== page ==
Absently, he answered her question. "Two younger sisters and two younger brothers. I look out for them." The other gave him pause. "I just wanted to fight, is all. I guess. To feel alive. In control maybe."

Dumb. It sounded dumb. His face lit up. "And then I met my daughter. Didn't even know she existed. God, I must'a looked a fright to her. But... yeah. It was nice. So no more fighting pits for me."

He may still have to fight. And he would likely come away looking worse than now. But it wouldn't be some temper tantrum either.
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She paused and allowed the silence to last. There was tension between them. Both of them hated how awkward things had become. But she didn’t know how to communicate with her father anymore, not after Lea left them...

Sara looked around, blinking. Her gaze finally found Ivan’s face.

“I thought I knew her, Ivan. Her death proved me wrong. But… I guess you won't put your daughter through hell. She wants to see you, and I think you should be there."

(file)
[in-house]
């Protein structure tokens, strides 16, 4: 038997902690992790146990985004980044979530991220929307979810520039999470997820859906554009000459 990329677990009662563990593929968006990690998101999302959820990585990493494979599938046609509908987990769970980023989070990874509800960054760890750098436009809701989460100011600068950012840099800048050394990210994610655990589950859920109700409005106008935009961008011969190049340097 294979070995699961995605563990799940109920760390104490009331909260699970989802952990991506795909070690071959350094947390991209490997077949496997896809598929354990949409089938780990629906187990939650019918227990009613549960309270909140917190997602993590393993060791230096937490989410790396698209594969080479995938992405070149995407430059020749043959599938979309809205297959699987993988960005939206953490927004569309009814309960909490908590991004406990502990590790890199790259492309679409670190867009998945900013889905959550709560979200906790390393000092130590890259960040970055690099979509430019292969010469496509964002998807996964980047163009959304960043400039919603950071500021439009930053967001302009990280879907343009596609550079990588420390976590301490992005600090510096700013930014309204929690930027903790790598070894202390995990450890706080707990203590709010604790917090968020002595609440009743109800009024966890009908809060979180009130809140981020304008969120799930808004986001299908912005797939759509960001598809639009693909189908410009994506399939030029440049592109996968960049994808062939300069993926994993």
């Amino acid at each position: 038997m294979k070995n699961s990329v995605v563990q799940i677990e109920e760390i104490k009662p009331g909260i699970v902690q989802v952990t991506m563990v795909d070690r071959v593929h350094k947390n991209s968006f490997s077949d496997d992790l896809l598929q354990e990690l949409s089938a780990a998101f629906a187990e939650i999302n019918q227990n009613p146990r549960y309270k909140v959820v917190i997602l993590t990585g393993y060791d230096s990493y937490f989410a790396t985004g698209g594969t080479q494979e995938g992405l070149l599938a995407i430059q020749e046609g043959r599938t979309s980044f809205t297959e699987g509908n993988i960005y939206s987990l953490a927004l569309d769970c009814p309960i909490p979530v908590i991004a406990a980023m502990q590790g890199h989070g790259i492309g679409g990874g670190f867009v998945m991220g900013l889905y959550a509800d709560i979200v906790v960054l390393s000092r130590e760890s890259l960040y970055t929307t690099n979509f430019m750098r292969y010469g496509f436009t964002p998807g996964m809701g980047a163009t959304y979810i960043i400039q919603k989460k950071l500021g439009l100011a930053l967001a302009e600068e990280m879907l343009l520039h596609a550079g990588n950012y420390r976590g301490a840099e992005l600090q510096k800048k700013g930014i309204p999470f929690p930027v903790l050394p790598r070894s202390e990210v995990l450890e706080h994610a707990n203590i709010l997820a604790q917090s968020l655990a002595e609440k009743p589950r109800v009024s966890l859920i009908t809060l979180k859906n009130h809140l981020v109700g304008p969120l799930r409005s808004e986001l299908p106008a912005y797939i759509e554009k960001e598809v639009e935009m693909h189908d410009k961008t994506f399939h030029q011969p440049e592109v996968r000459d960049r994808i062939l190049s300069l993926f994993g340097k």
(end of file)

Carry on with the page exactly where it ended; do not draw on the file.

Just the sight of Ivan stilled her fears. He was laughing heartily, as if at some enormous cosmic joke. A man in his beaten condition surely shouldn’t be able to laugh so violently. Unless…

Ivan exuded power and authority as he bent forward, but his tone didn’t match his appearance at all. His eyes narrowed as he listened. Then he asked about Cafe Mio, edgily. Ivan sounded positively worried. Nervous for her and the girls here?

Sara shook her head. “It’s not like what you think. It’s better, now” she said. She reached into the pocket of her dress and produced a plastic effigy of a cross, a believer’s nick-knack. She displayed it with huge pride. “I went through hell because I believed. Lea only did what she did to protect me. My faith.”

She put the effigy back into her pocket.

“Thank you,” she nodded and smiled encouragingly. “Kindness makes you better. Love makes you better. You’ll see."
Ivan smiled at her words, the memory of Zara leaning over the pile of legos, hunting; looking from Danya to Zara as they sat at the table; an ache of being where he knew he needed to be.

And suddenly he felt tired. Not physically. Mentally. This wasn't the life he wanted. He wanted to be home with them. But of course, he couldn't go to her. Danya had promised....nothing. Nothing certain. Not while he was like this.

Hope. All he had was hope. The hope he could be a good father. The desire to be a stable husband, not the kid he had been for so long.